Understatement of the year there.
No matter where you are, you will not get the amount of words down you want unless you put the hours in, so you really need to consider what your environment is and how it effects you. I have the option wherever I am to find a library and shut myself off from the word to write for eight hours a day. It could be London rain or Spanish sun outside, it wouldn’t matter.
Then consider this, what sort of life do you want? What’s more, do you have a choice? What I mean by that is I am enjoying a year away from home in a hot climate, but I’m sacrificing everything I have to do it, but the factor that always remains is that I want to write. So whether it can be put down to just having an experience, an adventure or whatever, at the root of it is the fact that I have chosen to write for the rest of my life whether it pays or not. So I shouldn't really be asking myself do I have to force myself to write, I should be asking myself, why am I not writing.
I didn’t understand I had that option when I was 18 and rushing into work to spend a depressing 10 or 12 hours in an overheated office. It’s because I didn’t know what sacrifice was, I thought that I could have everything I wanted, that was drilled into me (possibly subconsciously, it was never actively taught I accept) from school. Work hard and you will get everything you want. Well that isn’t true. You have to pick very carefully the options you take and most of the time you will get it wrong. Those who are lucky (and I don’t mean without merit, you can deserve it and still call it luck all things considered) enough to find their place in life early then great, I think that is fantastic and there is a discussion to be had about youthful expectations and expectations on youths another time..
What it comes down to is that you need to force yourself to write, no matter where you are, who you are with and what obstacles are in the way. Not an hour here and there, it needs to be a significant, or the major, portion of your entire day. Taking family to one side, solitude can be wherever you need it to be, I realise now I didn’t leave everything and come to Spain in order to write. I came in order to find out if writing is what I wanted to do, to give me the time to be alone and really think about my life. So I can feel confident in saying – and this may well apply to most things in life - it is only upon reaching the point where you realise you want to write, I mean really really really want to write and that it is the life you really really really want that you understand the importance of forcing yourself to write. I’m sure we have all got examples of people who work ferociously hard to achieve their dreams, be it famous examples such as Stephen King writing in between his three jobs during the early hours of the day, or J.K Rowling surviving as a single mother and scribbling in her local café, or whether it’s the people we know privately who work so damn hard under the most testing of circumstances. I am in awe of most people I know because they work very hard and they have so many more responsibilities that I do. They provide for others, which is something I am yet to fully comprehend. What I can comprehend now however, at the age of 34 and if I am being honest, for the first time is the following statement from Gabriel Garcia Marquez, sorry that I couldn’t find the original program, I did look, we will have to make do with an excerpt. Now that I have given up on everything else and am willing to sacrifice myself totally to focus on my work this doesn’t sound so…well I’m not sure exactly what it sounded like, but you may know what I mean when I say that it gets annoying when we only see people who have ‘made it’, are famous, are rich, are successful, are infamous, etc. saying the sort of thing that we only associate with people who no longer have to worry say…I haven’t believed that for a long time now but I still know people who do, and are convinced of it. For me, I’m happy to say that as a nobody, I can still understand the very simple expression of desire: Please watch between 2:18 and 2:40:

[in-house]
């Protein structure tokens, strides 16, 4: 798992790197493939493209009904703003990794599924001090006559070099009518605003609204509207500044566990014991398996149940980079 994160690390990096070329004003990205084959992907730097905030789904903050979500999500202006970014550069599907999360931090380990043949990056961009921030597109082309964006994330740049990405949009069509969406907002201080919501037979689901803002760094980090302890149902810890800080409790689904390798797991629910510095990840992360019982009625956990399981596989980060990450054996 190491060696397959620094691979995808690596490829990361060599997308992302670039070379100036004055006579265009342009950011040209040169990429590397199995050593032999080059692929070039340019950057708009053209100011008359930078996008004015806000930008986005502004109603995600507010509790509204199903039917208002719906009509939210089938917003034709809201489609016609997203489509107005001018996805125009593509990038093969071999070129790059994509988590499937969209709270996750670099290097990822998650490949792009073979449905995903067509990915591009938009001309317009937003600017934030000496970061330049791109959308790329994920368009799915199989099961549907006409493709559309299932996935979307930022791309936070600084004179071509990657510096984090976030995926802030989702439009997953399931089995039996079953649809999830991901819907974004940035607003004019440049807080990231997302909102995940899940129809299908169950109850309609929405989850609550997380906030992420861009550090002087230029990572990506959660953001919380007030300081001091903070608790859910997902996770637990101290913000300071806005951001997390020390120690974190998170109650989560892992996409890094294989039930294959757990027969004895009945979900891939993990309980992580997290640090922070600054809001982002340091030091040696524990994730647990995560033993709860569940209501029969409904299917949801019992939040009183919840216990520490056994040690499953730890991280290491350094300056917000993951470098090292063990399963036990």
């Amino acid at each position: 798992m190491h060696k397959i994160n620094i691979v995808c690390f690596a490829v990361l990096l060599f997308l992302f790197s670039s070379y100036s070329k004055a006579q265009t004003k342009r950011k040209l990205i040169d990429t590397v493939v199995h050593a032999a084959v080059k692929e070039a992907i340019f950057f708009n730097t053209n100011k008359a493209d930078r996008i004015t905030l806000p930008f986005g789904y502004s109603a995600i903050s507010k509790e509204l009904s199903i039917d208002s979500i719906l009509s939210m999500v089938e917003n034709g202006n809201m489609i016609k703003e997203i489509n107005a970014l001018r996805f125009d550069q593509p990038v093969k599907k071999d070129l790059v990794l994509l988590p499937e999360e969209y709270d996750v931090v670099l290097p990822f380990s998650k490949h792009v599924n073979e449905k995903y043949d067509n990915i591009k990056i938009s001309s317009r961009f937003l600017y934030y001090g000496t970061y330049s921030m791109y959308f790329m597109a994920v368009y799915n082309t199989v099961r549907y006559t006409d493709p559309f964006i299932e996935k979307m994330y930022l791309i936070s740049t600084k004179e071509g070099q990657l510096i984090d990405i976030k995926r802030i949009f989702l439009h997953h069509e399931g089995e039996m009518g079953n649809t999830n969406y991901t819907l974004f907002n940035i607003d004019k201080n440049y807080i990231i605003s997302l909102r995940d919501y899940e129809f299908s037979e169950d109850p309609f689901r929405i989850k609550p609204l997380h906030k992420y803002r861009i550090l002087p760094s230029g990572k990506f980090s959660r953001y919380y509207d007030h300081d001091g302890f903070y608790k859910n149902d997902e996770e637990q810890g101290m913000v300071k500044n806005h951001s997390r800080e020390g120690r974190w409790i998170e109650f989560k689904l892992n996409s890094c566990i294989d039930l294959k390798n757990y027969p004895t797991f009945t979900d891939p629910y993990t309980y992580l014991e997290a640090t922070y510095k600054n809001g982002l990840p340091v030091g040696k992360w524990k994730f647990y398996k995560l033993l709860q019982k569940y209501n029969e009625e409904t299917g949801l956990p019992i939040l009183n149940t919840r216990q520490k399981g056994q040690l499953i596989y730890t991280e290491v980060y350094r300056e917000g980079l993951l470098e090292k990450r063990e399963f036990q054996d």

So you know what, I’m going to watch the World Cup when I can (LIKE NOW!), I’m going to get out in the sun when I can, I’m going to drink too much, I’m going to embarrass myself trying to speak Spanish to fed up locals, and I’m going to enjoy the whole experience of being in Spain because I know this is only going to last a little while. I am not going to spend it inside a library because I know that I am going to write for the rest of my life and soon enough that will be my routine, I also know that I need to enjoy the life I have while I have it. You have to maximize the opportunities you get or create. (And to defend myself a little, there are days I work very hard, I'm not admitting to being a slacker here!)
So I firmly believe that I will never achieve what I want to achieve until I treat writing as a full time job but I am not ready to do that just yet. There is a big difference between writing four hours a day and writing eight or ten hours a day. I know I will have to soon, and I also know that it will be devilishly tough going because to anyone out there who is not interested in writing, I can assure you it is a painful process full of anguish, self doubt and torment (but is has some good sides too J) and until you crack the way you need your life to be as a writer it can feel like you are just as lost as you were when you got your first job at 16 and had to figure out how to work the photocopier…
Point 3 – Spanish Language
I’m going to keep this quick as I think it is a blog post in its own right. The exploration of learning another language has been a fascinating process for me because I will tell you one specific thing that is related to this topic. When we do things that do not involve putting actual words on paper it can still be helping you to write. This is because life is an education and if we are the type of writer that wants to express our reality then inspiration and knowledge and experience can come from all manner of places that eventually will translate into your written words.
This last point is how forcing myself to take time out to look at the Spanish textbooks is actually helping me write my stories. This is because you have to examine what you want to say and how you want to express it. Learning another language shows up all the lazy traits you have in your own language, identifies all the frustrations you have in your command of vocabulary, and if you are working hard to examine your control of language then surely that can only help when examining your skills as a storyteller, no matter in which language…or is it in what language?
Well, I rushed that last paragraph but it will be the topic of my next blog post so I will explain myself better then.
Take care you lovely people....the game is about to start!! COME ON ENGLAND!!